Insider of thumb (when extended) on same vertical line as the head of the humerus. Note: About 2-3 inches wider than position 2. All five hand positions from transversal plane dimension can be used.
From hand position 4 the spacing between the hands is increased by moving the thumb to the index finger and then moving the hand laterally until the thumb is extended.
Frontal plane dimension (hand position 6): From hand position 4 the spacing between the hands is increased by twice moving the thumb to the index finger and the moving the hand laterally until the thumb is extended.
Frontal plane dimension (hand position 7): From hand position 4 the spacing between the hands is increased by - three times - moving the thumb to the index finger and the moving the hand laterally until the thumb is extended.
Frontal plane dimension (hand position 8): From hand position 4 the spacing between the hands is increased - four times - by moving the thumb to the index finger and the moving the hand laterally until the thumb is extended.
Frontal plane dimension (hand position 8): From hand position 4 the spacing between the hands is increased by – five times - moving the thumb to the index finger and then moving the hand laterally until the thumb is extended. This hand position concludes the exploration of the frontal plane dimension. Tomorrow, I will show variations of hand positions in the sagittal plane.
Recovery day after exploring the hand positions in the frontal plane dimension. Kneeling Eccentric Accentuated Single Arm Push Ups in a slow-medium tempo. (11+11 is 22 ). Tomorrow and the next 5 days I will explore foot positions.
Foot position 1: Feet somewhat apart - works well with added mini bands to increase glute med and glute min activation (isometric hip internal rotations).
Foot position 2: Feet close together (decreases base of support) - works well in combination with squeezing a yoga block between the calf muscles to increase adductor and abdominal activation.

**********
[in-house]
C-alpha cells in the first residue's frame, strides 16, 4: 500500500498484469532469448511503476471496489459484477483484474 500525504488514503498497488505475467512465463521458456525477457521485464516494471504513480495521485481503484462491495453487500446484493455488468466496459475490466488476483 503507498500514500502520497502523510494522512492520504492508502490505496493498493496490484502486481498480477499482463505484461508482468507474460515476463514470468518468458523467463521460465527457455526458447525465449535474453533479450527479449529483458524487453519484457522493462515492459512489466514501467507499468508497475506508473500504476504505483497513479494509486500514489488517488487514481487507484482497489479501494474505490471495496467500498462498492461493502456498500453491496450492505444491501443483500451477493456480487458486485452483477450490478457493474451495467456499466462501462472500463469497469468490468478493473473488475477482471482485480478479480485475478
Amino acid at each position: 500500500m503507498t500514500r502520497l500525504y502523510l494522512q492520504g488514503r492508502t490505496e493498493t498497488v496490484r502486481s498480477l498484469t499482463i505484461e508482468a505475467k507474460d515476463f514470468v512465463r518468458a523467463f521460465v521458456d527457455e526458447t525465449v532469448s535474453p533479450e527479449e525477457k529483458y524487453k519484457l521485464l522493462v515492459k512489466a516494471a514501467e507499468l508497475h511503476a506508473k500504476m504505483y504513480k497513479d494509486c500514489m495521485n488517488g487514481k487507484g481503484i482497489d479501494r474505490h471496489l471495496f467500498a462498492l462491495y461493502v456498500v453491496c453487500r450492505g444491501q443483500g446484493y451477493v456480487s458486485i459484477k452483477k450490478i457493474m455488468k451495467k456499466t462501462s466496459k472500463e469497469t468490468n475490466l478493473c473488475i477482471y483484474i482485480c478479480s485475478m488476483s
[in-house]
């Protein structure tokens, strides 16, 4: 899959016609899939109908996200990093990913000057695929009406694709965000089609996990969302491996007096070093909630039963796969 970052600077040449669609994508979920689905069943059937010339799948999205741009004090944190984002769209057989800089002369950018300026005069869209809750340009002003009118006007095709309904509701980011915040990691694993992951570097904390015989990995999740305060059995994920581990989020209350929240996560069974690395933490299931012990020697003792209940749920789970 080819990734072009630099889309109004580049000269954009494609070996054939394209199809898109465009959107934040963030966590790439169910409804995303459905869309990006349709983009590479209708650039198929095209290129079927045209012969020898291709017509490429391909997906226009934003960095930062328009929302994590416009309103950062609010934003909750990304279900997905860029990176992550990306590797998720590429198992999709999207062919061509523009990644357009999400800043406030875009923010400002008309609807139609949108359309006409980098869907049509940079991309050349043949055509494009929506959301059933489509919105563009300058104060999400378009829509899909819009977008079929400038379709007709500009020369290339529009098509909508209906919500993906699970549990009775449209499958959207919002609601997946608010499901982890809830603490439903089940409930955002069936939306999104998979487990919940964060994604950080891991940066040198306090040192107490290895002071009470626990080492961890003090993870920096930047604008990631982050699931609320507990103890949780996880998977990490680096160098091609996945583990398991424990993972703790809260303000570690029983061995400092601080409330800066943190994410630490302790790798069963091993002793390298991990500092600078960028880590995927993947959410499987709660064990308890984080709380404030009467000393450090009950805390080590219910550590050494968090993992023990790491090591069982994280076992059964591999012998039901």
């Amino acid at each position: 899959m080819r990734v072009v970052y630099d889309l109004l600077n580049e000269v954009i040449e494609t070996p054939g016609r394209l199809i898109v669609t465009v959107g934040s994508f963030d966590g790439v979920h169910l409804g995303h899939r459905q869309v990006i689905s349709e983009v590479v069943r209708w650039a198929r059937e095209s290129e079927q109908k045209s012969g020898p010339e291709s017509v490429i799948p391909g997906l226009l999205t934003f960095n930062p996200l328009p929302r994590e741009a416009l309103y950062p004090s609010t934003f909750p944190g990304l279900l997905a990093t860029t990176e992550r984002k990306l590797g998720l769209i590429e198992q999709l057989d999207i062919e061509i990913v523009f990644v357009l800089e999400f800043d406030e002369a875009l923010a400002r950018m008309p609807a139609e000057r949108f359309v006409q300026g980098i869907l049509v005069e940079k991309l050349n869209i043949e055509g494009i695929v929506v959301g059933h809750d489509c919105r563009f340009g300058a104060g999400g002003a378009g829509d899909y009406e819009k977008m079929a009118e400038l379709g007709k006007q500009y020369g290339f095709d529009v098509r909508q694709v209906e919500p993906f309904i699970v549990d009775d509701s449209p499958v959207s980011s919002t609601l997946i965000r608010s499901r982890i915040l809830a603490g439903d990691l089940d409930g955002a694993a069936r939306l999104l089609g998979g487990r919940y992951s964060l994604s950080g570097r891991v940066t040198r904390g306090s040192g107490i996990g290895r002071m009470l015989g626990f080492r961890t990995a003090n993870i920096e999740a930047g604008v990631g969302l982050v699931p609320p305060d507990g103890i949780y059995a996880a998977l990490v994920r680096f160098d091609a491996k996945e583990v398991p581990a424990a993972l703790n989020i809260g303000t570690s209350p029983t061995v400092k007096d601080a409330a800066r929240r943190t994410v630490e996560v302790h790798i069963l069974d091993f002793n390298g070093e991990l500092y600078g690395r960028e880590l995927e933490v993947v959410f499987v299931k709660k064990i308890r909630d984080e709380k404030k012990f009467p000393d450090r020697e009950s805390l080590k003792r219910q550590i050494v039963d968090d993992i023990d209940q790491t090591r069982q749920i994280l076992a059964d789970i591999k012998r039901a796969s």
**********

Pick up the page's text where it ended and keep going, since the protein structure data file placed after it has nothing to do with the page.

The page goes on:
Push Up Challenge. Foot position 3: One foot on ground with the back of the other foot pressed into the heel of the foot of the support leg. (Please go to www.weckmethod.com or htpps://www.facebook.com/davidweck/videos/10152939720821580/ for more information)
Variation of foot position 4: Downward dog to one foot on the ground with the other leg held free in space - increases abdominal and hip flexor activation.
Foot position 5. On back of feet - range of motion reduced to avoid excessive stress on anterior foot. This position concludes our exploration of foot positions. Tomorrow, I will show various hand positions in the vertical dimension (positions other than palms flat on the floor).
Hand positions 5-2 (beginning with the most challenging). On back of hands (not shown), on finger tips, then on back of fingers, then on fists, then on handle and finally with hands on sphere (for example a kettlebell)

MIND BODY TRAINING RESOURCES

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Excert of manual.

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Excerpt of manual.

 Copyright © 2007-2017 Yes To Strength and Karsten Jensen. All rights reserved. 

All information contained on yestostrenth.com is intended for use by individuals who are healthy, injury-free adults aged 18 years and older who possess sound knowledge and skill execution of strength training exercises and their application and a thorough understanding of proper exercise technique and their application. We urge you to exercise care and caution when attempting any of the exercises, combinations, tips and strategies mentioned and to seek competent help and counsel from trained medical or fitness experts before beginning any new exercise program, or if you have any questions about your health. Yestostrength.com and Karsten Jensen are neither responsible nor liable for any harm or injury resulting from use of the information described herein.